Just because you buy ‘luxury’ goods in Tesco does not make you rich. And just because ‘luxury’ goods are expensive does not mean they are good. Method cleaner review. Bang bang average.

Remember the murder of Jo Yeates. Awful, awful stuff yes. Not to be crass, though, but it was just one of a number of cases that we solved. Another example was the Washington Sniper. Me and Ms Tonic were a formidable team. Us doing the intellectual leaps of reason you have to undertake to solve crime from your laptop. Huge, tortuous, draining bounds, which left us shaking and exhausted afterwards. And her doing the donkey work, the administration, the tidying up of loose ends. Very much ‘crossing the ‘t’ and dotting the ‘i’s. Yet, who needs to do that in the age of Microsoft Word 2007. But nonetheless she was an adequate and sometimes even useful help. Of course, as per, our anonymous emails to the leaden footed yokels at the local CID were ignored.

Aspirational Pizza.

One thing struck us from that routine murder. This line from the Daily Mail (won’t link to it, not sorry)

I head up the hill towards Clifton, the leafy part of the city. It’s quieter now, and darker. I find Tesco, and go in. I almost buy that upmarket pizza; the choice tells me Jo wanted a lovely life, something above the ordinary.

Tesco Finest Pizza is not upmarket, it’s not luxury, and if you need to find pizzas aspirational, you need take a long hard look at yourself.

And with that, we are at this piece of shit:

method
DAILY KITCHEN
non-toxic surface cleaner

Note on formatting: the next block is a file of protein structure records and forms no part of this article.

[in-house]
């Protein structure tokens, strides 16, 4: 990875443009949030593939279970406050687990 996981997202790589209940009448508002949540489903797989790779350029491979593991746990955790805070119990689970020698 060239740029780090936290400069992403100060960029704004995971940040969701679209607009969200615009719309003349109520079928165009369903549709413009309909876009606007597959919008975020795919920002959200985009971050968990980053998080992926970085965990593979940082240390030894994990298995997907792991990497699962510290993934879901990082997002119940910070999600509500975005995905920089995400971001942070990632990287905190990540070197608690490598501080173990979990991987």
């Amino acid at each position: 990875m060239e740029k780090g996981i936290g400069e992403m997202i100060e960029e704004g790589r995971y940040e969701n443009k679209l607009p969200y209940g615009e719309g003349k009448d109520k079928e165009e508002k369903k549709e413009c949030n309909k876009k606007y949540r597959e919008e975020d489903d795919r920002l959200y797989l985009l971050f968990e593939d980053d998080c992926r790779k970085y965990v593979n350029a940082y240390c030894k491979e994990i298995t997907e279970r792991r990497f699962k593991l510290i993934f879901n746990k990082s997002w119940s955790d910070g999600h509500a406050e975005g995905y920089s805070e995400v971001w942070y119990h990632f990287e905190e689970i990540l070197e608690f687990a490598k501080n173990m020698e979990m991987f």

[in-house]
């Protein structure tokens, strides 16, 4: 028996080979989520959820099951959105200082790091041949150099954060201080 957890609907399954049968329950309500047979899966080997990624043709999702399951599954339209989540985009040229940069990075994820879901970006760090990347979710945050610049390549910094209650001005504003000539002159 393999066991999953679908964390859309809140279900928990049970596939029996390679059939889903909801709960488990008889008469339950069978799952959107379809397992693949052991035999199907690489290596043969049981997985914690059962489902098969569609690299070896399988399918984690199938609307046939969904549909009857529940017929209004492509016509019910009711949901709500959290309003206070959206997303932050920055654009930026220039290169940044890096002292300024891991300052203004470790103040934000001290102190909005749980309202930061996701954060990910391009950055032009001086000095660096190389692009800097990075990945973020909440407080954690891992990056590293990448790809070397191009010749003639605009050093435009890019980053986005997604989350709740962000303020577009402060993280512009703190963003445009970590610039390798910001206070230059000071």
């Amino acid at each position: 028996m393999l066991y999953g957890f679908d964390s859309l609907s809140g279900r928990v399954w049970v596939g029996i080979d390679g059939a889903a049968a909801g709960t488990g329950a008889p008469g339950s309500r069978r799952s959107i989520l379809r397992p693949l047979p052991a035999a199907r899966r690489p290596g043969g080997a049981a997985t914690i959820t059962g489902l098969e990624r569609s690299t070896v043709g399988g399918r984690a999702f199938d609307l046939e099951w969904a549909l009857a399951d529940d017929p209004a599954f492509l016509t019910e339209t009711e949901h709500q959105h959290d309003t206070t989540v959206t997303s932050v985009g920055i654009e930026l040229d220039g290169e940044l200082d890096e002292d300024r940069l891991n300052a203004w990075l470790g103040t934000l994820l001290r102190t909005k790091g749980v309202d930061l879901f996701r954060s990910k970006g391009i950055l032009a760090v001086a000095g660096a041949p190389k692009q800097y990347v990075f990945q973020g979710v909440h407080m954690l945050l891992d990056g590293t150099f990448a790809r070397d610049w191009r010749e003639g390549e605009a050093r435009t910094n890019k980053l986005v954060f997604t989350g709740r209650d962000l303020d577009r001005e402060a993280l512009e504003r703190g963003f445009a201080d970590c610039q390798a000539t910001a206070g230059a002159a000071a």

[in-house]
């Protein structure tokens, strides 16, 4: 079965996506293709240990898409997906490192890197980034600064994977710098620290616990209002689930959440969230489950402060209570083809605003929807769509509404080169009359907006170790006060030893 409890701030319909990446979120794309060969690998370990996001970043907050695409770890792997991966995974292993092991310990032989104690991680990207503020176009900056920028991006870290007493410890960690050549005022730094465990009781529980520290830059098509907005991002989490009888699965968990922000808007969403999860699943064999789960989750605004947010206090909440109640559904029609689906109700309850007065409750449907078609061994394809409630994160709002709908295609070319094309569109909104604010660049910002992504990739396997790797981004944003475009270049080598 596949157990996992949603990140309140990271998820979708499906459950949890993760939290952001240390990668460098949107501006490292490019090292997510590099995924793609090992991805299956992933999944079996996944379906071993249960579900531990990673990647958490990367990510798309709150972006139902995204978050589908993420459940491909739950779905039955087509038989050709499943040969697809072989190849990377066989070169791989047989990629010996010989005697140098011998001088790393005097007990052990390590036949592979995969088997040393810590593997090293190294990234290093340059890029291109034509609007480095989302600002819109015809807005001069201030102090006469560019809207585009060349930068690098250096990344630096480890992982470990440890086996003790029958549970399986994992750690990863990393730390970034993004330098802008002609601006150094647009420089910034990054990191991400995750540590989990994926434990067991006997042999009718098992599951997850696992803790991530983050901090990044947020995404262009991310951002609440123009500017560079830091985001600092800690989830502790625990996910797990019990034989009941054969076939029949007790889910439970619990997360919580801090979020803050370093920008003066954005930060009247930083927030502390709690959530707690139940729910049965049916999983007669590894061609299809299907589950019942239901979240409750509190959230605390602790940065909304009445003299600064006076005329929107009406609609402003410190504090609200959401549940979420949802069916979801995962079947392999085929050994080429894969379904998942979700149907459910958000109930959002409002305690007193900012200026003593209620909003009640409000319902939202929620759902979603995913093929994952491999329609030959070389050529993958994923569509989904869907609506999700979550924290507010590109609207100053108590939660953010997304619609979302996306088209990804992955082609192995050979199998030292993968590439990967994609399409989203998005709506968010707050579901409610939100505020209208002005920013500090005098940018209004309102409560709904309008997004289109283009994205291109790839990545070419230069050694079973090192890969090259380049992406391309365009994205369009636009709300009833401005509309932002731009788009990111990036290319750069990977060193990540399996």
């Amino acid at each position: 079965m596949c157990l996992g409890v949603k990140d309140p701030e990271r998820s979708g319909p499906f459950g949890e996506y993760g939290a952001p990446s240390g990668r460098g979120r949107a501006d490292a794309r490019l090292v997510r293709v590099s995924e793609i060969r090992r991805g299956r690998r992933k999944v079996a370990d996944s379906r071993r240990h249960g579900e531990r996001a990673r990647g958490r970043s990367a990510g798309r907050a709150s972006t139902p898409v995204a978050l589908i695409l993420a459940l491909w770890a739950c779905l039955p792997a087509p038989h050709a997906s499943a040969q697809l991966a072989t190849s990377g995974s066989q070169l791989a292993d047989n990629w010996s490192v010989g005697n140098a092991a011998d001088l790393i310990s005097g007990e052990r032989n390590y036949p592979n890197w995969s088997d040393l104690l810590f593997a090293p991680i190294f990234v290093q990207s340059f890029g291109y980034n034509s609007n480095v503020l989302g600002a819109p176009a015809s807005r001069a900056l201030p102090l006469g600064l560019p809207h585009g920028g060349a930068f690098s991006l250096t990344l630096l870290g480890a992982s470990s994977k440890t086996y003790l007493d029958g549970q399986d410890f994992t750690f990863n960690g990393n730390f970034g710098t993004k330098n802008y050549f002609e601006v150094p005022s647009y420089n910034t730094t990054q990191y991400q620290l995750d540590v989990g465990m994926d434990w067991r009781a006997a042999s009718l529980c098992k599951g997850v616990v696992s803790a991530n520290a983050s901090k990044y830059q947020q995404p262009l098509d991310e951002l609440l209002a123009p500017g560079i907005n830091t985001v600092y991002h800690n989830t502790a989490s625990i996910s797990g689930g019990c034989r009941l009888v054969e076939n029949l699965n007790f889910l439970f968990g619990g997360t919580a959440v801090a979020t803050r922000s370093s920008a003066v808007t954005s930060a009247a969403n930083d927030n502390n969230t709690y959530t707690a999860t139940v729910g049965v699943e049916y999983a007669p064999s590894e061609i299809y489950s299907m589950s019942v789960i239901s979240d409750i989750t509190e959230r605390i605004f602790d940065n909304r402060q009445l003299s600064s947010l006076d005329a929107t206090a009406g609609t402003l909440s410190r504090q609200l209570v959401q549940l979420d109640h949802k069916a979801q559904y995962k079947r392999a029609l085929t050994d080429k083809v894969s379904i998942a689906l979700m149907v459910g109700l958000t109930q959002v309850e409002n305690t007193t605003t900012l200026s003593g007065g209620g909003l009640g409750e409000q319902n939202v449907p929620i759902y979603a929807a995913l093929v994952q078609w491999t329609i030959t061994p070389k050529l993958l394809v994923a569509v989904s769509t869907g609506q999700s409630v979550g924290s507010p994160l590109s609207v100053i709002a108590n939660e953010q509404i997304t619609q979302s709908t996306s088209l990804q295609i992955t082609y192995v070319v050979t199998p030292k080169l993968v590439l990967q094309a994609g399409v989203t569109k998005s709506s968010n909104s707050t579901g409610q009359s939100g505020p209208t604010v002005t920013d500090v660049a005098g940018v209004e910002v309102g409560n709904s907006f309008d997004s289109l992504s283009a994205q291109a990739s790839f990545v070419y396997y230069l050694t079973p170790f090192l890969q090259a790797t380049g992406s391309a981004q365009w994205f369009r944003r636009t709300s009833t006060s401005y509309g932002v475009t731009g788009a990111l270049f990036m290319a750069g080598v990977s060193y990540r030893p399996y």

clementine

(Spacing and casing the designer’s)

It’s as if the graphic designer did not quite have the balls to go all lower case, so reverted to upper for the screaming ‘DAILY KITCHEN’ bit. Daily Kitchen what? It’s such a meaningless phrase. What does it fucking mean? Seriously, this is the stand-out phrase you want your consumer to read about your product?

“method, well, it’s a daily kitchen, ain’t it? I’ll have 2 pints of it, mate’? We don’t think so.

They should delete it and revel in the space. If you’re going to be all cool and ballsy – which is a great approach – then have the balls to do it properly.

Look at the iPhone box there. Do Apple feel the need to put meaningless bollocks like ‘DAILY KITCHEN’ on it? No. Do they need to mix casing to look all cool? Nope. If you try to look confident but also look like you don’t quite believe you are, you look like a twat.


Most other cleansers have a picture of a toilet with stars coming off it, or a picture of a flower, or a tap. Having a cool minimal vibe is a great idea for a cleaning brand, there is so much space for innovation in branding for cleaners, but method are so average at it.

This is the crux of it for us. Method, sorry, method, go for the cool and modern vibe with their range of bang average products. It almost looks like bubble bath, or some enhanced vitamin drink. But they go and blow it with their shit design and it ends up just looking what it is – a mediocre cleaner.

Mediocre is great

Now, don’t get us wrong, average is great. Just look at our average lives; average houses, average smartphones, average shops at Tesco. That’s actually pretty cool, right?

What smarts is that they look as if they’re aiming for the stars. And if you’re going to do that, you have to at least reach the moon. Otherwise you look pathetic.

We will give them this, though. Every fucking other cleaner on the market plasters all over itself that it kills 99.9% of germs. When everything does something, do you need mention it? No, no you do not. For it becomes the banal, the taken for granted. It’s not a selling point if its ubiquitous. Ford cars do not say ‘drives forward and also reverses’, and neither do Rolls-Royce. Apple computers do not say ‘Turns on and connects to the internet so you can look at porn on it’ and nor do cheap ass Chromebooks.

And for that, sincerely we thank them. For that, but for nothing else.